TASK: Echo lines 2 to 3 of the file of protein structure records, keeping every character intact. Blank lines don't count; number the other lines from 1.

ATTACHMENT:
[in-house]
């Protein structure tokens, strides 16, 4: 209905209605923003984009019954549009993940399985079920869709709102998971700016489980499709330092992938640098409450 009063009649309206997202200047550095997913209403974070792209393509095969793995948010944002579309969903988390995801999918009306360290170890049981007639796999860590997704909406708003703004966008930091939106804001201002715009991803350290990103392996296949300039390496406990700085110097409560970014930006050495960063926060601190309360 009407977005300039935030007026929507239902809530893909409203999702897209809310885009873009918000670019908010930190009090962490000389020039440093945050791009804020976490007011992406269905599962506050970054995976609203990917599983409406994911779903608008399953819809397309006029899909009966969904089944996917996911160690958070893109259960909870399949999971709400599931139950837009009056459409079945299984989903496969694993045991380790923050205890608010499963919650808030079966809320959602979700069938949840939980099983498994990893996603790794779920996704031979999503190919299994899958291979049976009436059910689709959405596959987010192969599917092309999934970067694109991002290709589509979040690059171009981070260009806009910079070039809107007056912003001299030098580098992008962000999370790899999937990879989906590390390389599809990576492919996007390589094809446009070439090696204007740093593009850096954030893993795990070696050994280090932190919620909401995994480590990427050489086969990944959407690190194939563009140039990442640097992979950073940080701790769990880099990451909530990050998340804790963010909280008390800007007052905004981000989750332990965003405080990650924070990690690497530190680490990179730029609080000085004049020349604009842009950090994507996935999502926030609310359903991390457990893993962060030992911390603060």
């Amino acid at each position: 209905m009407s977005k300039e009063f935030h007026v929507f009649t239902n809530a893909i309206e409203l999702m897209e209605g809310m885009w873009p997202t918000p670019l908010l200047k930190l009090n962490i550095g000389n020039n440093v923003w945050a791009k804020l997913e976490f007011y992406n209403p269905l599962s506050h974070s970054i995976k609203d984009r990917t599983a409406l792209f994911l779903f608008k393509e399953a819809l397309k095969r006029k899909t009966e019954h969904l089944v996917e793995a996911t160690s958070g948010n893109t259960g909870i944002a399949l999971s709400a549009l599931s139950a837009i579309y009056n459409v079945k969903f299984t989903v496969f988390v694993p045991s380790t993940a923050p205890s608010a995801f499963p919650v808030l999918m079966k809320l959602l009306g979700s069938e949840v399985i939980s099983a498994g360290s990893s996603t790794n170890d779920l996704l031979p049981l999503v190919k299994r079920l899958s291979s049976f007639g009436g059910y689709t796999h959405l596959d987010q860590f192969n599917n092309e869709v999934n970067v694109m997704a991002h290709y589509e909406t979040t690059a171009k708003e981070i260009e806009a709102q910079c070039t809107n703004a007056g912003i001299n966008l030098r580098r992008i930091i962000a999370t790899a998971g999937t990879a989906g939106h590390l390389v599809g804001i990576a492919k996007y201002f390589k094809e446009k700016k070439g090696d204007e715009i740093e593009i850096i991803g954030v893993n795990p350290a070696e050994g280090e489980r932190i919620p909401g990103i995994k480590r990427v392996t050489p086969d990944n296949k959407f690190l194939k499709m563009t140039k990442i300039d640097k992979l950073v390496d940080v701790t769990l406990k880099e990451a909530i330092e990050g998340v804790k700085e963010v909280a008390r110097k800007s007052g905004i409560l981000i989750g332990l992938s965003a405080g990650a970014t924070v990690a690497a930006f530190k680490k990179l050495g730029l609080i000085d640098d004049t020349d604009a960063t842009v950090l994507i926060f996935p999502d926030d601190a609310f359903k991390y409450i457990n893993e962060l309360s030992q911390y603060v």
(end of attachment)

């Protein structure tokens, strides 16, 4: 209905209605923003984009019954549009993940399985079920869709709102998971700016489980499709330092992938640098409450 009063009649309206997202200047550095997913209403974070792209393509095969793995948010944002579309969903988390995801999918009306360290170890049981007639796999860590997704909406708003703004966008930091939106804001201002715009991803350290990103392996296949300039390496406990700085110097409560970014930006050495960063926060601190309360 009407977005300039935030007026929507239902809530893909409203999702897209809310885009873009918000670019908010930190009090962490000389020039440093945050791009804020976490007011992406269905599962506050970054995976609203990917599983409406994911779903608008399953819809397309006029899909009966969904089944996917996911160690958070893109259960909870399949999971709400599931139950837009009056459409079945299984989903496969694993045991380790923050205890608010499963919650808030079966809320959602979700069938949840939980099983498994990893996603790794779920996704031979999503190919299994899958291979049976009436059910689709959405596959987010192969599917092309999934970067694109991002290709589509979040690059171009981070260009806009910079070039809107007056912003001299030098580098992008962000999370790899999937990879989906590390390389599809990576492919996007390589094809446009070439090696204007740093593009850096954030893993795990070696050994280090932190919620909401995994480590990427050489086969990944959407690190194939563009140039990442640097992979950073940080701790769990880099990451909530990050998340804790963010909280008390800007007052905004981000989750332990965003405080990650924070990690690497530190680490990179730029609080000085004049020349604009842009950090994507996935999502926030609310359903991390457990893993962060030992911390603060």
């Amino acid at each position: 209905m009407s977005k300039e009063f935030h007026v929507f009649t239902n809530a893909i309206e409203l999702m897209e209605g809310m885009w873009p997202t918000p670019l908010l200047k930190l009090n962490i550095g000389n020039n440093v923003w945050a791009k804020l997913e976490f007011y992406n209403p269905l599962s506050h974070s970054i995976k609203d984009r990917t599983a409406l792209f994911l779903f608008k393509e399953a819809l397309k095969r006029k899909t009966e019954h969904l089944v996917e793995a996911t160690s958070g948010n893109t259960g909870i944002a399949l999971s709400a549009l599931s139950a837009i579309y009056n459409v079945k969903f299984t989903v496969f988390v694993p045991s380790t993940a923050p205890s608010a995801f499963p919650v808030l999918m079966k809320l959602l009306g979700s069938e949840v399985i939980s099983a498994g360290s990893s996603t790794n170890d779920l996704l031979p049981l999503v190919k299994r079920l899958s291979s049976f007639g009436g059910y689709t796999h959405l596959d987010q860590f192969n599917n092309e869709v999934n970067v694109m997704a991002h290709y589509e909406t979040t690059a171009k708003e981070i260009e806009a709102q910079c070039t809107n703004a007056g912003i001299n966008l030098r580098r992008i930091i962000a999370t790899a998971g999937t990879a989906g939106h590390l390389v599809g804001i990576a492919k996007y201002f390589k094809e446009k700016k070439g090696d204007e715009i740093e593009i850096i991803g954030v893993n795990p350290a070696e050994g280090e489980r932190i919620p909401g990103i995994k480590r990427v392996t050489p086969d990944n296949k959407f690190l194939k499709m563009t140039k990442i300039d640097k992979l950073v390496d940080v701790t769990l406990k880099e990451a909530i330092e990050g998340v804790k700085e963010v909280a008390r110097k800007s007052g905004i409560l981000i989750g332990l992938s965003a405080g990650a970014t924070v990690a690497a930006f530190k680490k990179l050495g730029l609080i000085d640098d004049t020349d604009a960063t842009v950090l994507i926060f996935p999502d926030d601190a609310f359903k991390y409450i457990n893993e962060l309360s030992q911390y603060v």